w w w . L a w y e r S e r v i c e s . i n



Vikram Kumar B Bhojani v/s State at Instance of Drugs Inspector, Represented by State Public Prosecutor

    Criminal Petition No. 101149 of 2018

    Decided On, 08 January 2019

    At, High Court of Karnataka Circuit Bench At Dharwad

    By, THE HONOURABLE MR. JUSTICE H.P. SANDESH

    For the Petitioner: G. Desu Reddy, Advocate. For the Respondent: Praveen K. Uppar, HCGP.



Judgment Text

1. Heard the petitioner's counsel and the learned HCGP appearing for the respondent-State.

2. The petitioner who has been arrayed as accused No.3 in private complaint which is numbered as C.C.No.2075/2008 on the file of the JMFC, Court-I, Hubballi has invoked Section 482 of Cr.P.C. challenging the order dated 02.05.2017 in C.C.No.2075/2008 and also rejection of the revision petition filed by the petitioner in Crl.Rev.Pet.No.40/2017 on the file of the V Addl. District and Sessions Judge, Dharwad and prayed for quashing the entire proceedings against the petitioner/accused No.3 for the offences punishable under Section 18(a)(i) read with Section 17(B)(e) of the Drugs and Cosmetics Act, 1940 ('Act', for short) and grant such other relief as deems fit in the circumstances of the case.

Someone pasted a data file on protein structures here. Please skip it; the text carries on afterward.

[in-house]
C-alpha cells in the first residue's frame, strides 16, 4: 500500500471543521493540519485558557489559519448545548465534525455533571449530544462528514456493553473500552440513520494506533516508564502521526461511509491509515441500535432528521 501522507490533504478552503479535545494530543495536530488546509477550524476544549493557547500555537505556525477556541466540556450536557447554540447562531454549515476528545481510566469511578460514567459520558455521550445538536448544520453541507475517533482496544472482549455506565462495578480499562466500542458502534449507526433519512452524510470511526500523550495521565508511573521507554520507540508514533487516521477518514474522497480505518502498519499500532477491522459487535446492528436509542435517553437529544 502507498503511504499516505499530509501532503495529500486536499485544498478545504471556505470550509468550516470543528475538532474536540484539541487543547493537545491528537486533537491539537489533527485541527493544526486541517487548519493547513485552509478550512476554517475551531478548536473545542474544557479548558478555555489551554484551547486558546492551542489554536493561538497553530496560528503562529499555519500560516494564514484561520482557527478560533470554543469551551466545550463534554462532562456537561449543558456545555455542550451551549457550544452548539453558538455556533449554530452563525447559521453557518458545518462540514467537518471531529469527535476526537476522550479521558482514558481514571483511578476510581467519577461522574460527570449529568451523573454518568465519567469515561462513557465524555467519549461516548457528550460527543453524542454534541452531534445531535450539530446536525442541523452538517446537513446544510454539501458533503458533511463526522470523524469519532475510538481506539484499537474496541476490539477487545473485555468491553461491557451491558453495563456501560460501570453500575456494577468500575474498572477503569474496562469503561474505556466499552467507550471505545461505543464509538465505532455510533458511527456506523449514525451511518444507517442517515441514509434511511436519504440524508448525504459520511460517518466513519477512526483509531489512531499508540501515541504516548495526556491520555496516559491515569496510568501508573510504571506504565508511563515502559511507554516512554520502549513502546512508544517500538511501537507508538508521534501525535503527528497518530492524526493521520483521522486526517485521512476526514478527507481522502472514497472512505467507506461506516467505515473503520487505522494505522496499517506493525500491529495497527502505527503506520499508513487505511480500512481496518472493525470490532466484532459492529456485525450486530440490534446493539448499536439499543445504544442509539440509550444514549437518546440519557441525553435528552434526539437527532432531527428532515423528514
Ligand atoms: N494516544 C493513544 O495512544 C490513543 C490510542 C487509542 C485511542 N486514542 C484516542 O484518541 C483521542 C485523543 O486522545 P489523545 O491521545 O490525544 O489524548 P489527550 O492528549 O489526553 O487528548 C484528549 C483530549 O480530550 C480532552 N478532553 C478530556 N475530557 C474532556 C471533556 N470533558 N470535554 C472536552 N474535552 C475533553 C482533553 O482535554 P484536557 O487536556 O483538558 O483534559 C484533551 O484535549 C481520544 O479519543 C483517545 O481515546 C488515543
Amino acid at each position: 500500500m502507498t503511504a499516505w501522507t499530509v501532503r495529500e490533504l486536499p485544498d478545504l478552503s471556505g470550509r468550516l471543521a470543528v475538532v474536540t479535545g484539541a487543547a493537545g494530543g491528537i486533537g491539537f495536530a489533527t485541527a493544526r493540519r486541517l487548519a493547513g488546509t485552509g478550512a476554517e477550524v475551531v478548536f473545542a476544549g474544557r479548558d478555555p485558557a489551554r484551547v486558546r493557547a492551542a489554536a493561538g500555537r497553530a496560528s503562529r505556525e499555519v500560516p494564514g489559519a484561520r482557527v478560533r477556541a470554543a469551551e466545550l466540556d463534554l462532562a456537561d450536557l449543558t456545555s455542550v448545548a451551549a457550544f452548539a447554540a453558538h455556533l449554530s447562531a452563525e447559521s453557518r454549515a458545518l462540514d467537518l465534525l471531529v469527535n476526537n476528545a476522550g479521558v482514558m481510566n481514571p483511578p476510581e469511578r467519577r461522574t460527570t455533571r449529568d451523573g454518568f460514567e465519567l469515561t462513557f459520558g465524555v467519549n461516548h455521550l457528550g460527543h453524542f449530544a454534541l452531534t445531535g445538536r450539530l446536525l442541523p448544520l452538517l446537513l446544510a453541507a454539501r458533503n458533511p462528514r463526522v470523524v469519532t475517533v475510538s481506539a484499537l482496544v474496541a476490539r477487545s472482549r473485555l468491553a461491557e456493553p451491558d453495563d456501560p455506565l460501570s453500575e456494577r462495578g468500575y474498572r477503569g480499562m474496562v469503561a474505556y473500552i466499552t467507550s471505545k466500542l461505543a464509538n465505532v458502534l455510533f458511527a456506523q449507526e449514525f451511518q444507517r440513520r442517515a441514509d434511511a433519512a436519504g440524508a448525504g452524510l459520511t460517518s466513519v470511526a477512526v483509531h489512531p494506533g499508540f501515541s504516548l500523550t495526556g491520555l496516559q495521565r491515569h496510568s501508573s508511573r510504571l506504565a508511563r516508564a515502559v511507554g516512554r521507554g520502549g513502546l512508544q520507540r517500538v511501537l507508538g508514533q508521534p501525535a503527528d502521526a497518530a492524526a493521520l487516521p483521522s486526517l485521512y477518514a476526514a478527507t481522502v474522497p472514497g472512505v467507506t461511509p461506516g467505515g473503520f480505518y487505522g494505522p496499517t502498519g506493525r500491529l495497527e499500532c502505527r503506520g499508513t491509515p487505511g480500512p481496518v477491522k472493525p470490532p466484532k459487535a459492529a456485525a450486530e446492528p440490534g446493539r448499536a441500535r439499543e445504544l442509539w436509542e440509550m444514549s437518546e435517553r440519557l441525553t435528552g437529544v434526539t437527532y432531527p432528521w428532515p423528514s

3. The factual matrix of the case is that a complaint has been filed by the State at the instance of the Drugs Inspector against this petitioner and also against three other petitioners invoking Section 200 of Cr.P.C. making an allegation against the petitioner that he has purchased the drugs from accused No.4 and in turn he sold the same in favour of accused No.1 and the drug which was seized was the spurious drug under Section 17(B) of the Act.